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Researchers from Tel Aviv University and the Israel Antiquities Authority discovered an archaeological treasure trove in an ancient garbage dump.

The dig, funded by the Israel Lands Administration, is part of the TAU-run Apollonia-Arsuf excavation project just north of Tel Aviv. The researchers are particularly interested in a number of Byzantine refuse pits on the site. One large pit, about 100 feet wide, was found to contain 400 Byzantine coins, 200 Samaritan lamps, and a variety of gold jewelry.

"In the midst of the many sherds [ancient fragments] in the big refuse pit was a large amount of usable artifacts, whose presence in the pit raises questions," Prof. Oren Tal, the chairman of TAU's Department of Archaeology and Ancient Near Eastern Cultures, said. Of note is an octagonal ring with excerpts from the Samaritan Pentateuch, including the words "Adonai is his name" and "One God, and so on" engraved in Samaritan around the band.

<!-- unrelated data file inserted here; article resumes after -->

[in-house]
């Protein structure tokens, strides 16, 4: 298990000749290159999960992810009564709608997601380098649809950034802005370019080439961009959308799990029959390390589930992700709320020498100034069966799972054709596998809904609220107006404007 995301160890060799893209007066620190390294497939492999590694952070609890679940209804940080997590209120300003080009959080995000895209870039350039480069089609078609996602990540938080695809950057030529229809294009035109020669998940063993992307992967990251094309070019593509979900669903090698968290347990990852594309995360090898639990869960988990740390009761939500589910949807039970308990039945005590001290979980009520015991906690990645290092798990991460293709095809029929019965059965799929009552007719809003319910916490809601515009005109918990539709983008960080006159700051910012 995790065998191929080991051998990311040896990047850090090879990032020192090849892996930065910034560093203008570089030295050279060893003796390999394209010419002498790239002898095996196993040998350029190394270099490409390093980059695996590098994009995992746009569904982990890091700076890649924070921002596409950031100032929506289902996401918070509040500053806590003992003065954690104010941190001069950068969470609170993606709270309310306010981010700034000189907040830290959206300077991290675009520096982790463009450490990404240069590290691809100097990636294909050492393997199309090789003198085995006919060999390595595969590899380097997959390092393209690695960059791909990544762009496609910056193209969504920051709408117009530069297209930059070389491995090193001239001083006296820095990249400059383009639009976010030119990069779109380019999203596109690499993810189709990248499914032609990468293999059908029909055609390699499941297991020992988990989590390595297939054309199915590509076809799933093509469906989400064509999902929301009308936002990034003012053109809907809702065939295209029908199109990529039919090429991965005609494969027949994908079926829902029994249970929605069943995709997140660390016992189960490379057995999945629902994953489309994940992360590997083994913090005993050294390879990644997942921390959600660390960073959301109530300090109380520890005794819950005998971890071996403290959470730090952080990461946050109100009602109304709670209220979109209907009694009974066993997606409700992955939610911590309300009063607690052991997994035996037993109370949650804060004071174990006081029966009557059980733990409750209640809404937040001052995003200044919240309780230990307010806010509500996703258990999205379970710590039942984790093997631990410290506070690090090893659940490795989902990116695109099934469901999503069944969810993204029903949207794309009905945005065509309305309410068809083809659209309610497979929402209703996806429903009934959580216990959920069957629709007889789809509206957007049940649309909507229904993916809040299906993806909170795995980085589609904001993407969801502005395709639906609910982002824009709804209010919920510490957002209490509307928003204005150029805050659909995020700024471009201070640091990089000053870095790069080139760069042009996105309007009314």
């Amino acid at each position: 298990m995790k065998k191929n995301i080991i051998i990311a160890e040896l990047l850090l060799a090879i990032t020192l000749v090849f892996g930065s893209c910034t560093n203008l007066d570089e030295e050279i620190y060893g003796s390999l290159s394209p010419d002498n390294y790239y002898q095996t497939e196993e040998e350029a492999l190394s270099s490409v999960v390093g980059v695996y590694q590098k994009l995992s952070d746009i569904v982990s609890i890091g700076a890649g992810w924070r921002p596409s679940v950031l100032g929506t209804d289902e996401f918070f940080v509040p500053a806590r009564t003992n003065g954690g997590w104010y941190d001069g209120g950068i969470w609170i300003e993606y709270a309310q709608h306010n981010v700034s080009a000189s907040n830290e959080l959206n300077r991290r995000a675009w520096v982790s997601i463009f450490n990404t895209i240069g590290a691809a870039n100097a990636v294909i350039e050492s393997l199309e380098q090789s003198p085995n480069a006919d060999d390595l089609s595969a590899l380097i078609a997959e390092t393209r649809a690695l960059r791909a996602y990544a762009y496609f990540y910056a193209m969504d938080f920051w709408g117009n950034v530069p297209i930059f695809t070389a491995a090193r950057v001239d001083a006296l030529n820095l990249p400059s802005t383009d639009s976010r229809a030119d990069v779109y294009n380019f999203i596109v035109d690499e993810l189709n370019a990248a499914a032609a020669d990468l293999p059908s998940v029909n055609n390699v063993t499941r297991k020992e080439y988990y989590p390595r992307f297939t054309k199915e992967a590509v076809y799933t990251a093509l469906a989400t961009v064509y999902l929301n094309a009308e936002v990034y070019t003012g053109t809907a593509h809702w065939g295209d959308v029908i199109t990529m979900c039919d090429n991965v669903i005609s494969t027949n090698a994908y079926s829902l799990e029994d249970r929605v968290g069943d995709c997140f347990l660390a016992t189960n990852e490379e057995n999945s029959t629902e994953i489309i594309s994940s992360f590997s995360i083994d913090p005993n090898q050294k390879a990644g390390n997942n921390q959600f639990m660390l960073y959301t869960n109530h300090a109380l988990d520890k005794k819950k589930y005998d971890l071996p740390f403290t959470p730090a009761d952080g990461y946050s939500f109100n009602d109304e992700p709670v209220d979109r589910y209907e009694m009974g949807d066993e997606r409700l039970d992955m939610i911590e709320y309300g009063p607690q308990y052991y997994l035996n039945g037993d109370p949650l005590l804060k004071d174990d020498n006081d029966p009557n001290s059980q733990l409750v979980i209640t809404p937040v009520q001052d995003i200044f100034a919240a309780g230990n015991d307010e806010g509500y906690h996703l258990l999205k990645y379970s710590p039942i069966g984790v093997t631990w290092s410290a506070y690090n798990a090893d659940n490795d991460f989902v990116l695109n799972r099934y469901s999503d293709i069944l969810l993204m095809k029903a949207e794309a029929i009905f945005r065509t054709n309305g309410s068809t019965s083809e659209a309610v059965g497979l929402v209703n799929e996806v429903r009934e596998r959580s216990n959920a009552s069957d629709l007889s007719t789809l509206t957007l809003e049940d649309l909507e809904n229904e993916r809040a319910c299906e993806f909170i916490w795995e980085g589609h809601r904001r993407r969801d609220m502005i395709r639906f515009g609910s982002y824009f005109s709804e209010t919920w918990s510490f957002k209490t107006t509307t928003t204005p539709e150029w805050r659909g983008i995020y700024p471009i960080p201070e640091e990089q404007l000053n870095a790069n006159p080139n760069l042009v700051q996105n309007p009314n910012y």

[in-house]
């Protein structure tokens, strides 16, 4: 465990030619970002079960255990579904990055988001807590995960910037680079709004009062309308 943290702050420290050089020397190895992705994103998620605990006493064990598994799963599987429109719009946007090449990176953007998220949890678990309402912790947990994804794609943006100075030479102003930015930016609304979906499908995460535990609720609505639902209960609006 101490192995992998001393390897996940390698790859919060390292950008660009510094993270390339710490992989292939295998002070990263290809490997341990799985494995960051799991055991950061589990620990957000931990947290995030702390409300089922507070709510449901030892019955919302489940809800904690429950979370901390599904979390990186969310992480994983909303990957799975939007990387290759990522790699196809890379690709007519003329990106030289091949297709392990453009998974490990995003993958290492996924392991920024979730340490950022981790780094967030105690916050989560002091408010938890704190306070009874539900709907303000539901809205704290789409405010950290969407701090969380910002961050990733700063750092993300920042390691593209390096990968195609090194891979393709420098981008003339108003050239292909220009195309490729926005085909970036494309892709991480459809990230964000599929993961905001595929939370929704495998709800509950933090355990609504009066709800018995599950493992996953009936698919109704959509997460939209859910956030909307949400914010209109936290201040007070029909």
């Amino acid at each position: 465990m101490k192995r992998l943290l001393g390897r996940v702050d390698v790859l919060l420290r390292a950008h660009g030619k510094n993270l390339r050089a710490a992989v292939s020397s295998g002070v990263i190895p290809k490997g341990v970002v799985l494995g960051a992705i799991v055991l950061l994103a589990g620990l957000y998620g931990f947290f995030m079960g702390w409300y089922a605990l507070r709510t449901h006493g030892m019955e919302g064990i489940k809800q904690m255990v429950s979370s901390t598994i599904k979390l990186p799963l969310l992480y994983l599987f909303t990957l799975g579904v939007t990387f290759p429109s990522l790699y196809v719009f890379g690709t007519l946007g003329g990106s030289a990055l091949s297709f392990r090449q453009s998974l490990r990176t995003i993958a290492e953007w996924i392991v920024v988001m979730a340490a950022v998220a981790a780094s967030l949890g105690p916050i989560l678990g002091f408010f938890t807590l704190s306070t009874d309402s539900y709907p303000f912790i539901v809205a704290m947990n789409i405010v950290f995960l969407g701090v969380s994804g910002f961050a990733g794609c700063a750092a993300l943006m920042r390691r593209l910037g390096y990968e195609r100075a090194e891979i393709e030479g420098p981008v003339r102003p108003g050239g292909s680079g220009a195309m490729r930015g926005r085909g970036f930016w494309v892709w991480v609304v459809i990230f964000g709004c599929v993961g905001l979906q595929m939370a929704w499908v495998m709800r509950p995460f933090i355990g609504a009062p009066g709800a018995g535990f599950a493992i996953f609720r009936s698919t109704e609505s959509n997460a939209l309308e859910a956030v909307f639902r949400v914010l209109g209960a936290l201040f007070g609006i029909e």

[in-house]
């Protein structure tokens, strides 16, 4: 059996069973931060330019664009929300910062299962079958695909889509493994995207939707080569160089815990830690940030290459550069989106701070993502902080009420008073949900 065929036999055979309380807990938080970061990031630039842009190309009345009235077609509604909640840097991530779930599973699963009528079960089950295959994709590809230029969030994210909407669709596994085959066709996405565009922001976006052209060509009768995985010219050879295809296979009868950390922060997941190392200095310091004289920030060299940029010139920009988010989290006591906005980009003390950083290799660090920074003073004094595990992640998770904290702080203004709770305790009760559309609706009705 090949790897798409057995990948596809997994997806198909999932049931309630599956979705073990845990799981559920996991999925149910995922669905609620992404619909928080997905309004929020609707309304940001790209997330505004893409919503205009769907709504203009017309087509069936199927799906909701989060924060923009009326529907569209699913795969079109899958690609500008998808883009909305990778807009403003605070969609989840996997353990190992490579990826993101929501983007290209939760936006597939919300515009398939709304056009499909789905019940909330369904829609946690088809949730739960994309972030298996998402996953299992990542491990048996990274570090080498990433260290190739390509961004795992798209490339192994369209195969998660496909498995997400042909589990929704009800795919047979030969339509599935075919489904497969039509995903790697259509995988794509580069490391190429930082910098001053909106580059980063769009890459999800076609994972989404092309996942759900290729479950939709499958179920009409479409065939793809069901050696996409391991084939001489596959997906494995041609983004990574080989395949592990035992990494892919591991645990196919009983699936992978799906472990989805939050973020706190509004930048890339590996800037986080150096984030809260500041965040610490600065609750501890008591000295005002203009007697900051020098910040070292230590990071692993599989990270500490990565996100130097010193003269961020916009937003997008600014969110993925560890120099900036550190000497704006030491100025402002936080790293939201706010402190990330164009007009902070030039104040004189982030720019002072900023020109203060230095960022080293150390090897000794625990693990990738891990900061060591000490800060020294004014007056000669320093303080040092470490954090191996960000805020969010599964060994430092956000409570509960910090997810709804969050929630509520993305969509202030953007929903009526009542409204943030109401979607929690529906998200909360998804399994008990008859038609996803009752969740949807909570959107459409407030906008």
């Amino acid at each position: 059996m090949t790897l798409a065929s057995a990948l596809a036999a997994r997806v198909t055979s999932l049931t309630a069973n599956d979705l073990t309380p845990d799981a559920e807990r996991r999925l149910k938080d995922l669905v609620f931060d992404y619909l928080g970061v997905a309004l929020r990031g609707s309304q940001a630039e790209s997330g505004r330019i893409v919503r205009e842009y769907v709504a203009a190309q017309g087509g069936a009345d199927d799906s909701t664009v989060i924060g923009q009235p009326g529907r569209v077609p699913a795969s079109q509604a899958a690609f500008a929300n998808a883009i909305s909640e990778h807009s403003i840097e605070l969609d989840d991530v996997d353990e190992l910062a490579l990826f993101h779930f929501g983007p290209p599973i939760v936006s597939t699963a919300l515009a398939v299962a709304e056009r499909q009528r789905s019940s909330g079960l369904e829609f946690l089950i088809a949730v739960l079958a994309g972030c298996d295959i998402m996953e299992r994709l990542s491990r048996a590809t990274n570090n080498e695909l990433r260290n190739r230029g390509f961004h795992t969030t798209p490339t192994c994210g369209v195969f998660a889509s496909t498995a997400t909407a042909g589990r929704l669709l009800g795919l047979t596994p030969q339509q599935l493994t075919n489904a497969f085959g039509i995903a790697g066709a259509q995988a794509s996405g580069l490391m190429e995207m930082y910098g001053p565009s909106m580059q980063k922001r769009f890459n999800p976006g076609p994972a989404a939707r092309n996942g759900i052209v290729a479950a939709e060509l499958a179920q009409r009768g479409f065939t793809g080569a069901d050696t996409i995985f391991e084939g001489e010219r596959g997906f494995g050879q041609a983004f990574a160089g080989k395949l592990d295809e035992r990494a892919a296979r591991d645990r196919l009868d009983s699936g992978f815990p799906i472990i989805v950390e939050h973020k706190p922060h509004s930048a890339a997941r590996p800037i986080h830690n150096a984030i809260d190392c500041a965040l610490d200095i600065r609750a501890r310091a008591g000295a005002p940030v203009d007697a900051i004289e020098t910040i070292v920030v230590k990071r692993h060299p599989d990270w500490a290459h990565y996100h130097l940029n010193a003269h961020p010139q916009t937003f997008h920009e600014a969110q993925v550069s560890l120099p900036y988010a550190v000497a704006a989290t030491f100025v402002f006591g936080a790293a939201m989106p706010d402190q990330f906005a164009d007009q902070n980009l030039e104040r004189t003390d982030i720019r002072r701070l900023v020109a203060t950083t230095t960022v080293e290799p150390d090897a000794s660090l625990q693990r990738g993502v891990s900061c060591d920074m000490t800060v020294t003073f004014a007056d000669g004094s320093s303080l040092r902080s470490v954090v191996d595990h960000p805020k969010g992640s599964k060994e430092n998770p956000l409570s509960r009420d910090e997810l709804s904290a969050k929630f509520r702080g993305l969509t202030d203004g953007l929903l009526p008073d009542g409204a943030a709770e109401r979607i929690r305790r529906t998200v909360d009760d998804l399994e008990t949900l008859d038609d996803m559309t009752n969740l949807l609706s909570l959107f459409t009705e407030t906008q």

"Approximately a dozen Samaritan rings have been published so far in scientific literature, and this ring constitutes an important addition given the assemblage in which it was discovered," said Tal.

During many historical periods, the area of the excavation site served as farmland for the ancient city of Appollonia, also known as Arsuf, located along the nearby Mediterranean coast. Archaeological excavations conducted in what is now the Apollonia National Park between the 1950s and today show the site was continuously inhabited for more than 1,500 years — from the Persian period in the late sixth century BCE until the end of the Crusader period in the 13th century. The centerpiece of the park is a ruined Crusader fortress.

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